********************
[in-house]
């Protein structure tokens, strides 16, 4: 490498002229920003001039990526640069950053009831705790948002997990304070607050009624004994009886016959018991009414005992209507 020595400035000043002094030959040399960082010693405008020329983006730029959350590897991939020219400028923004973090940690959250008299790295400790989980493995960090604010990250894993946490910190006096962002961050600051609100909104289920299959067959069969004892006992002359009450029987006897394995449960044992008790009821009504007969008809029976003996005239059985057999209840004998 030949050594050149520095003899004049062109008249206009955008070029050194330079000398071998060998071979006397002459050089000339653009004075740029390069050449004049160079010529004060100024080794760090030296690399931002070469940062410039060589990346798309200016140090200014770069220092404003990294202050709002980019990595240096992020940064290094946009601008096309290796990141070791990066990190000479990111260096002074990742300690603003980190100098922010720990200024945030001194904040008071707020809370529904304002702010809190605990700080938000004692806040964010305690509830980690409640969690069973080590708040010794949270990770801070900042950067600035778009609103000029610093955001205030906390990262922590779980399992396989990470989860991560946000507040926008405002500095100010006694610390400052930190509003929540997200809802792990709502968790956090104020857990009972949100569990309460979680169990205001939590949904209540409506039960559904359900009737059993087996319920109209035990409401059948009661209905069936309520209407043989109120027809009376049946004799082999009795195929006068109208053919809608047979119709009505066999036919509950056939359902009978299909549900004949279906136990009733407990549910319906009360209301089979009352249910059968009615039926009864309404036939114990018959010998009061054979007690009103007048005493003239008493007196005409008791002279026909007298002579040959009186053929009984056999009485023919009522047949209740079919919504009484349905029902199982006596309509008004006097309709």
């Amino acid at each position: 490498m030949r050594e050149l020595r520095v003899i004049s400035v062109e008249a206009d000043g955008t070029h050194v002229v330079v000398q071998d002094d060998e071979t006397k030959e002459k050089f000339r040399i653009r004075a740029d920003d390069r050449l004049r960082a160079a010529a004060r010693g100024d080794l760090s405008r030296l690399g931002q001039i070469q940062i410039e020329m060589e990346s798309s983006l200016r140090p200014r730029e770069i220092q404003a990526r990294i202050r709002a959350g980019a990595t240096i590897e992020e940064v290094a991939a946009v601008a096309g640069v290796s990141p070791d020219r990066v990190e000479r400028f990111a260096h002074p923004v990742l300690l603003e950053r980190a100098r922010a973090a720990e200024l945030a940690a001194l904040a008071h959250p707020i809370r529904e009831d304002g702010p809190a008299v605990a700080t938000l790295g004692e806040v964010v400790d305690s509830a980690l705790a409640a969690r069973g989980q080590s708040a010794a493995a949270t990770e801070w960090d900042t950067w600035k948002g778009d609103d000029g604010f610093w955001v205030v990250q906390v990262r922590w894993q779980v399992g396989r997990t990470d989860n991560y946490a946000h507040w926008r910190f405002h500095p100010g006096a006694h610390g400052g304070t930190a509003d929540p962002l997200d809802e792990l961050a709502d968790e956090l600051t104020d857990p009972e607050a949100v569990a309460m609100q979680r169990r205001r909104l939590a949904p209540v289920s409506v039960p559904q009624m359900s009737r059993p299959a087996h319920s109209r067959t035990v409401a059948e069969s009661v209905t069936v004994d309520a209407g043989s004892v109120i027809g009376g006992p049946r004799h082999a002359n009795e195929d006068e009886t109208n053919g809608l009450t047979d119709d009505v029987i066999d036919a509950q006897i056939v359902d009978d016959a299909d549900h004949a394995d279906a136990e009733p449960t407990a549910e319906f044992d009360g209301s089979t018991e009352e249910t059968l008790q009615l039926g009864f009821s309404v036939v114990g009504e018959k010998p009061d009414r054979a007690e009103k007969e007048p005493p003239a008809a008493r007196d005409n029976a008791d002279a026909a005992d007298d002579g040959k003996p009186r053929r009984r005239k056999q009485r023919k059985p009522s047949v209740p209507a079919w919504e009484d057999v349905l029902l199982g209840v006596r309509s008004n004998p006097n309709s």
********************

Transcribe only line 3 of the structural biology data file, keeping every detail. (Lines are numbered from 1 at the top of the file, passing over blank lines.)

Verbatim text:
């Amino acid at each position: 490498m030949r050594e050149l020595r520095v003899i004049s400035v062109e008249a206009d000043g955008t070029h050194v002229v330079v000398q071998d002094d060998e071979t006397k030959e002459k050089f000339r040399i653009r004075a740029d920003d390069r050449l004049r960082a160079a010529a004060r010693g100024d080794l760090s405008r030296l690399g931002q001039i070469q940062i410039e020329m060589e990346s798309s983006l200016r140090p200014r730029e770069i220092q404003a990526r990294i202050r709002a959350g980019a990595t240096i590897e992020e940064v290094a991939a946009v601008a096309g640069v290796s990141p070791d020219r990066v990190e000479r400028f990111a260096h002074p923004v990742l300690l603003e950053r980190a100098r922010a973090a720990e200024l945030a940690a001194l904040a008071h959250p707020i809370r529904e009831d304002g702010p809190a008299v605990a700080t938000l790295g004692e806040v964010v400790d305690s509830a980690l705790a409640a969690r069973g989980q080590s708040a010794a493995a949270t990770e801070w960090d900042t950067w600035k948002g778009d609103d000029g604010f610093w955001v205030v990250q906390v990262r922590w894993q779980v399992g396989r997990t990470d989860n991560y946490a946000h507040w926008r910190f405002h500095p100010g006096a006694h610390g400052g304070t930190a509003d929540p962002l997200d809802e792990l961050a709502d968790e956090l600051t104020d857990p009972e607050a949100v569990a309460m609100q979680r169990r205001r909104l939590a949904p209540v289920s409506v039960p559904q009624m359900s009737r059993p299959a087996h319920s109209r067959t035990v409401a059948e069969s009661v209905t069936v004994d309520a209407g043989s004892v109120i027809g009376g006992p049946r004799h082999a002359n009795e195929d006068e009886t109208n053919g809608l009450t047979d119709d009505v029987i066999d036919a509950q006897i056939v359902d009978d016959a299909d549900h004949a394995d279906a136990e009733p449960t407990a549910e319906f044992d009360g209301s089979t018991e009352e249910t059968l008790q009615l039926g009864f009821s309404v036939v114990g009504e018959k010998p009061d009414r054979a007690e009103k007969e007048p005493p003239a008809a008493r007196d005409n029976a008791d002279a026909a005992d007298d002579g040959k003996p009186r053929r009984r005239k056999q009485r023919k059985p009522s047949v209740p209507a079919w919504e009484d057999v349905l029902l199982g209840v006596r309509s008004n004998p006097n309709s």